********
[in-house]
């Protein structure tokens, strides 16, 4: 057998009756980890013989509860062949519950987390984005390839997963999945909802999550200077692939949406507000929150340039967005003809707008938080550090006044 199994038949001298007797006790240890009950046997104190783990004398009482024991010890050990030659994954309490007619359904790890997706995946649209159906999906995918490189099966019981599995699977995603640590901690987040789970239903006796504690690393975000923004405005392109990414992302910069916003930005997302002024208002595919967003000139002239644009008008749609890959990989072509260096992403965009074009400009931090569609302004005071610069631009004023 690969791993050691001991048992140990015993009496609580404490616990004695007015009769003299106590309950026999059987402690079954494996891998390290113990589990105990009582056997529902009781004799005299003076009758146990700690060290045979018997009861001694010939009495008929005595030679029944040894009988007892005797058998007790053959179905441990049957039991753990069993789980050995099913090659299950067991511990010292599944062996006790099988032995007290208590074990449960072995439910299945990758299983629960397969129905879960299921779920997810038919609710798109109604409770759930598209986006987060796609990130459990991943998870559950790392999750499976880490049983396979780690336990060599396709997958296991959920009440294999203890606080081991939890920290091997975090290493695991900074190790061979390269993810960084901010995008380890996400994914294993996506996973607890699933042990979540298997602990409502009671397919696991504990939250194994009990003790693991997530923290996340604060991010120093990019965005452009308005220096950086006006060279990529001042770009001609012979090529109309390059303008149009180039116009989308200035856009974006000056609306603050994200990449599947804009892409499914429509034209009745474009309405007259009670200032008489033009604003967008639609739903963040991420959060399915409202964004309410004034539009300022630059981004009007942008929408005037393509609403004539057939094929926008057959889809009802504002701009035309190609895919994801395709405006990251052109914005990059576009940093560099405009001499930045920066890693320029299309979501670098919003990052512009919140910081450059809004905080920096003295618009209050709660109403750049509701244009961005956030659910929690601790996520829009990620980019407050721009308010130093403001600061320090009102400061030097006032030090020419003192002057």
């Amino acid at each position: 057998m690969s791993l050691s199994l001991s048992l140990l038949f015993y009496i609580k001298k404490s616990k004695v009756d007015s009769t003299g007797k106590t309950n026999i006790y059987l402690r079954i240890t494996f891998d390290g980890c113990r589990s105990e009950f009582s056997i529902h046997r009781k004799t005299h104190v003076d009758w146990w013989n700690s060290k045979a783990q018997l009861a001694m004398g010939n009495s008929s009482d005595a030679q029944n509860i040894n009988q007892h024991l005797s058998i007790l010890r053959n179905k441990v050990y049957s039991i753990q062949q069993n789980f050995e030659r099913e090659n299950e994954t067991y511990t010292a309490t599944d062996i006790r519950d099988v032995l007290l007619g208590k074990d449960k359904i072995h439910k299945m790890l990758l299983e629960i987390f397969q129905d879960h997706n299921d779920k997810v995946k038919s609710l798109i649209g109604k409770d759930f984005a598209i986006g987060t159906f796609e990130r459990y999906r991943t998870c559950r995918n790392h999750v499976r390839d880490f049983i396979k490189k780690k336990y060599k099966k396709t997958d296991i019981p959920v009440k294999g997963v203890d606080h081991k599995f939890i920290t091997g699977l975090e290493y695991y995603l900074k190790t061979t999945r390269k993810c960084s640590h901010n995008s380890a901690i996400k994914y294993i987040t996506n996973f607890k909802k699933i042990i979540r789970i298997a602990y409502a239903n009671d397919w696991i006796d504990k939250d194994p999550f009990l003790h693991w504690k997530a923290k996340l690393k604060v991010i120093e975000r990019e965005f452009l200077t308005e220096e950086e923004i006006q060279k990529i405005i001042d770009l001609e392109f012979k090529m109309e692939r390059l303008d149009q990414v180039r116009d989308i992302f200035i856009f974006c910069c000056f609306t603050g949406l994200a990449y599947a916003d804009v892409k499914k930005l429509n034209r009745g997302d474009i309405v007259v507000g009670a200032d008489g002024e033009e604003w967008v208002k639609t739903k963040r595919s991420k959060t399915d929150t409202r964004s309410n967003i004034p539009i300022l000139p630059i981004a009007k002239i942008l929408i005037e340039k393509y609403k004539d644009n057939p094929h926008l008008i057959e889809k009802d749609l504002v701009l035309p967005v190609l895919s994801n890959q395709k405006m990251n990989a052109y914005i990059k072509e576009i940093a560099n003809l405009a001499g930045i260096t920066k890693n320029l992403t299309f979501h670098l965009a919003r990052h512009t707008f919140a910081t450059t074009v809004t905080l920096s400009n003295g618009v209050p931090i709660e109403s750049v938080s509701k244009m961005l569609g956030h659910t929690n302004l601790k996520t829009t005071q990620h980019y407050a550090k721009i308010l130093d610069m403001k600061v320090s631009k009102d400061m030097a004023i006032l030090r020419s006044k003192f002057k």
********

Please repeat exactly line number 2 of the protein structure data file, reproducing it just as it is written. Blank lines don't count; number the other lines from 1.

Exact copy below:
């Protein structure tokens, strides 16, 4: 057998009756980890013989509860062949519950987390984005390839997963999945909802999550200077692939949406507000929150340039967005003809707008938080550090006044 199994038949001298007797006790240890009950046997104190783990004398009482024991010890050990030659994954309490007619359904790890997706995946649209159906999906995918490189099966019981599995699977995603640590901690987040789970239903006796504690690393975000923004405005392109990414992302910069916003930005997302002024208002595919967003000139002239644009008008749609890959990989072509260096992403965009074009400009931090569609302004005071610069631009004023 690969791993050691001991048992140990015993009496609580404490616990004695007015009769003299106590309950026999059987402690079954494996891998390290113990589990105990009582056997529902009781004799005299003076009758146990700690060290045979018997009861001694010939009495008929005595030679029944040894009988007892005797058998007790053959179905441990049957039991753990069993789980050995099913090659299950067991511990010292599944062996006790099988032995007290208590074990449960072995439910299945990758299983629960397969129905879960299921779920997810038919609710798109109604409770759930598209986006987060796609990130459990991943998870559950790392999750499976880490049983396979780690336990060599396709997958296991959920009440294999203890606080081991939890920290091997975090290493695991900074190790061979390269993810960084901010995008380890996400994914294993996506996973607890699933042990979540298997602990409502009671397919696991504990939250194994009990003790693991997530923290996340604060991010120093990019965005452009308005220096950086006006060279990529001042770009001609012979090529109309390059303008149009180039116009989308200035856009974006000056609306603050994200990449599947804009892409499914429509034209009745474009309405007259009670200032008489033009604003967008639609739903963040991420959060399915409202964004309410004034539009300022630059981004009007942008929408005037393509609403004539057939094929926008057959889809009802504002701009035309190609895919994801395709405006990251052109914005990059576009940093560099405009001499930045920066890693320029299309979501670098919003990052512009919140910081450059809004905080920096003295618009209050709660109403750049509701244009961005956030659910929690601790996520829009990620980019407050721009308010130093403001600061320090009102400061030097006032030090020419003192002057």